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Strap in for the Cowpunk Ballad of T. Tex Edwards

The Nervebreakers in the year they tried to hijack the radio, T. Tex Edwards in foreground
The Nervebreakers in the year they tried to hijack the radio, T. Tex Edwards in foreground

The gig is flying a bit under the radar, but Saturday the Big Top hosts T. Tex Edwards, one of the legends of early Texas punk. Known as one of the earliest cowpunks, Edwards was butchering George Jones songs when Jason and the Scorchers were still sloppin' hogs in Iowa.

He has always specialized in goofball eccentricity and exhibited a big jones for country murder ballads done in a spirit of deranged delight. As a teenager, Edwards was the vocalist for the now legendary Nervebreakers, a post-garage Dallas ensemble that feared no band. Although they never hit the big time nationally, Nervebreakers are probably best known for backing Roky Erickson at Dallas' Palladium in 1979, a performance eventually released as Erickson's Dallas Live album in 1992.

But young as they were, the Nervebreakers were already seasoned pros by the time punk hit big time. When the Ramones played Dallas in 1977, the Nervebreakers were there opening and showing the New Yorkers that the world wasn't just their oyster. It got better, according to Frank Campagna as he described the band on the discogs.com Web site.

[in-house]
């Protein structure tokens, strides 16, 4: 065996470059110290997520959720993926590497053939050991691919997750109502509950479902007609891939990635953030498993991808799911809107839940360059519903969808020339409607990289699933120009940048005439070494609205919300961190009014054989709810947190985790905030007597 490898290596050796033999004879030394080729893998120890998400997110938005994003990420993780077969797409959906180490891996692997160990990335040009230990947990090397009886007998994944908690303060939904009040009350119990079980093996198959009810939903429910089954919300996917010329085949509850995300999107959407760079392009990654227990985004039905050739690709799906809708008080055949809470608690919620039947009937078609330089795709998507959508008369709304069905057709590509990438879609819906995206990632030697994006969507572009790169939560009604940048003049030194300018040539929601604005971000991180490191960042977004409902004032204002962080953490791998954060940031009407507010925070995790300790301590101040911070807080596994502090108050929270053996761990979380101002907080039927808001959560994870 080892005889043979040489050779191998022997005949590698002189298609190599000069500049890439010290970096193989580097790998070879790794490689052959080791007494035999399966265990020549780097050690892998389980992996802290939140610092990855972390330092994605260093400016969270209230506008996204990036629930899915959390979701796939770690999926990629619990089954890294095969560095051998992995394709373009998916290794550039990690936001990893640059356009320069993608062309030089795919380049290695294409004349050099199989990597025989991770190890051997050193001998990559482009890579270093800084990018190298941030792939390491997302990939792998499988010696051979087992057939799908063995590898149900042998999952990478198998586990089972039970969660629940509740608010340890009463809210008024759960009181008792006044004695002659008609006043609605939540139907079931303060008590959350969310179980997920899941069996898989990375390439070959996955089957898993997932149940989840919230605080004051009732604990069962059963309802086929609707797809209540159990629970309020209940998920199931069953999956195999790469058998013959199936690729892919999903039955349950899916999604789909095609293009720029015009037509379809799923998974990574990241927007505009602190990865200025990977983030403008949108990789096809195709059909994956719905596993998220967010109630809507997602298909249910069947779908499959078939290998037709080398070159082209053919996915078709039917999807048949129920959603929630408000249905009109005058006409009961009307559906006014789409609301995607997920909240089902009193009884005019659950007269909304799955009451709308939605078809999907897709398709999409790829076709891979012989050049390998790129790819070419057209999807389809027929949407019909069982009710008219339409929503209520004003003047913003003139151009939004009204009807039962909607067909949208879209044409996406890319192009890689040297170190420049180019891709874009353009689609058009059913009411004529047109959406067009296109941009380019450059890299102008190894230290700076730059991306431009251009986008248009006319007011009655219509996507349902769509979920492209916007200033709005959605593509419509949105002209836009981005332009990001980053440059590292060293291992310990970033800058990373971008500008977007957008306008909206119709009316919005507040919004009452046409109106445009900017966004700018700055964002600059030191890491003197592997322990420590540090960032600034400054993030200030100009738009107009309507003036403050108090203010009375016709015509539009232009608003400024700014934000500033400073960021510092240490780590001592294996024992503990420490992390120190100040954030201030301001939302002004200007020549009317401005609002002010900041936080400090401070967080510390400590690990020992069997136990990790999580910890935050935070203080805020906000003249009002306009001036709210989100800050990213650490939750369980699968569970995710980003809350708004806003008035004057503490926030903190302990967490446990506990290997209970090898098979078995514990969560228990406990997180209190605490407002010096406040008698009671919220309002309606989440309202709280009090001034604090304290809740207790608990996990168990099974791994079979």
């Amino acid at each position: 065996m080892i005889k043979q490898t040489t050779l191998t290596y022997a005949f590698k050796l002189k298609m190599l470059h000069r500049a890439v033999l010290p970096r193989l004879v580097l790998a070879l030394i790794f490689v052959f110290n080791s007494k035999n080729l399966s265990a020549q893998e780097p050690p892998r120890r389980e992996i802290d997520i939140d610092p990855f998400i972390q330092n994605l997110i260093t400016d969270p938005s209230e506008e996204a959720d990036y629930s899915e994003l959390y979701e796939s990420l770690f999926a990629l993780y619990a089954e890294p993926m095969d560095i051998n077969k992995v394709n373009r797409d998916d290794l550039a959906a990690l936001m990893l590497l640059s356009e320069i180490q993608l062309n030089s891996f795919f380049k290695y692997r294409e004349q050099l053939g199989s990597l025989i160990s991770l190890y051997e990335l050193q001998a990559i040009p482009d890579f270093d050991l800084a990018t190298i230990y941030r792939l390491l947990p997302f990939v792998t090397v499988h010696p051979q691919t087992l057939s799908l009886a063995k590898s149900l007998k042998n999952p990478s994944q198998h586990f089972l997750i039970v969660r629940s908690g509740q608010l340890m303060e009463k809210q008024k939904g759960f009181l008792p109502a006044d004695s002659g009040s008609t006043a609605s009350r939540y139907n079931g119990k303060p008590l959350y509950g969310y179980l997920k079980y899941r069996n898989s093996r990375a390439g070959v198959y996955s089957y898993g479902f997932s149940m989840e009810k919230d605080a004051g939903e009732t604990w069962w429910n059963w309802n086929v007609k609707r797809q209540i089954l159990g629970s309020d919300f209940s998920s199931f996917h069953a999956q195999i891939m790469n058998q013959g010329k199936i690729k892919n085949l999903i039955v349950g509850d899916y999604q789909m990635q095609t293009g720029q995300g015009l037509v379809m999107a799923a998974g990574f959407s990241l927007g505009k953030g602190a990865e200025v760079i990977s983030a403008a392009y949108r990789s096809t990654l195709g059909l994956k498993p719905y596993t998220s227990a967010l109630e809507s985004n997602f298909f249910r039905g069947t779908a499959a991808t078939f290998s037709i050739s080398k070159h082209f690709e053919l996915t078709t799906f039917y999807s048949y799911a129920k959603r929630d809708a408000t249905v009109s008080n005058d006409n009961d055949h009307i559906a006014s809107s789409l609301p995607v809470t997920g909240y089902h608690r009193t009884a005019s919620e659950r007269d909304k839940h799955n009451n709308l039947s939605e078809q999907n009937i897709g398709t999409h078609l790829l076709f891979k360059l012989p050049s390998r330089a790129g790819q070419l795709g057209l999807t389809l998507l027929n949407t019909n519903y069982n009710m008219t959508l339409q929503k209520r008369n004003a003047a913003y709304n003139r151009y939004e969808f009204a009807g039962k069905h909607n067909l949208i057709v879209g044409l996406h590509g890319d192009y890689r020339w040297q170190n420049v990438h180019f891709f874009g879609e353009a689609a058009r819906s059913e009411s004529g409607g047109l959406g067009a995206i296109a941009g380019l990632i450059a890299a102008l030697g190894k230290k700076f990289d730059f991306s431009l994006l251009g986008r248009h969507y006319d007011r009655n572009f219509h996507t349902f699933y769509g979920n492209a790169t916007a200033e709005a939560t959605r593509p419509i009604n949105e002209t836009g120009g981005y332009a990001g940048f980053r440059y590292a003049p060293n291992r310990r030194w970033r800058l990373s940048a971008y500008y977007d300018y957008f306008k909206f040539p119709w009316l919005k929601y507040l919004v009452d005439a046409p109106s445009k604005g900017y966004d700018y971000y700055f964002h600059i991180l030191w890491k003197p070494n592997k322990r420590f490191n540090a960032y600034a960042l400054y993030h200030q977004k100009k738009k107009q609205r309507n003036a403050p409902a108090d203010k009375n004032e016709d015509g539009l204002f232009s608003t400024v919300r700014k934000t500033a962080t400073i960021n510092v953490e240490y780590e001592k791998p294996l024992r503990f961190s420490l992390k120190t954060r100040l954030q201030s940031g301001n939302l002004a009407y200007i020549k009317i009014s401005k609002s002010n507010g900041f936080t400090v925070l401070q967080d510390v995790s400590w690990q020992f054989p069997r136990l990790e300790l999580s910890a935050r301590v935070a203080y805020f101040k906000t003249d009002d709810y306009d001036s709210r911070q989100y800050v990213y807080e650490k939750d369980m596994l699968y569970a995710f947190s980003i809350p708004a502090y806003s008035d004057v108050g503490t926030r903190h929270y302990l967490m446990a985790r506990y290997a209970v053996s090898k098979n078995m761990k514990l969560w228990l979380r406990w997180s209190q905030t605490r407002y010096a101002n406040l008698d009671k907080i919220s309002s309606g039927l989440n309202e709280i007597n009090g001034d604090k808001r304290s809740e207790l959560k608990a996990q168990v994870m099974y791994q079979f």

In 1978 the Sex Pistols set out to swindle America but it was the Nervebreakers who stole the show at the Longhorn Ballroom. In 1979 when the Clash were calling here at Dallas Palladium, Nervebreakers let them know they weren't in London anymore."

While the Nervebreakers -- Barry "Kooda" Huebner, Bob Childress, Carl Giesecke, Michael Haskins and Edwards -- would dissolve before fame could find them, they remain under-recognized heroes of an exciting musical period in Texas.

Hickoids front man and Saustex media honcho Jeff Smith says the Nervebreakers should have been much bigger than they were.

"If Texas had had the fanzines and scene that New York, San Francisco, London, and L.A. had, those guys would probably be much bigger than just an historical footnote in the whole punk revolution," Smith surmises. (Smith, who resides in San Antonio, says he missed the Sex Pistols/Nervebreakers date "because my brother swiped my tickets.")

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The 'Breakers one big song was "My Girlfriend Is a Rock," which actually made some waves on radio in San Francisco, Boston and a few other cities. But it wasn't enough to keep the band together.

Edwards eventually formed another dangerous band in Austin in 1984 called Out On Parole but, in spite of some favorable critical notice for their 1989 album Pardon Me, I've Got Someone To Kill, he and his conspirators again found little beyond musical anonymity except in some in-the-know punk circles. Packed with titles like "L.S.D. Made a Wreck Out of Me" and over-the-top covers of Leon Payne's Houston classic "Psycho" and Porter Waggoner's spooky "Rubber Room," the album didn't make much of a dent, but was reissued as a CD by Saustex in 2007.

Edwards comes to town Saturday as the entertainment part of this weekend's "Carnival of Ink" graphics fair. The Hancock Brothers open.

Edwards will have plenty of heavy firepower behind him in his band, Purple Stickpin, comprised of guitarists Davy Jones and Tom Trusnovic of Hickoids fame, Le Roi Brothers bassist Pat Collins, and drummer John Belley, whose father was guitarist in garage-rock hitmakers the Human Beinz.

10 p.m. Saturday, April 26 at Big Top Lounge, 3714 Main.

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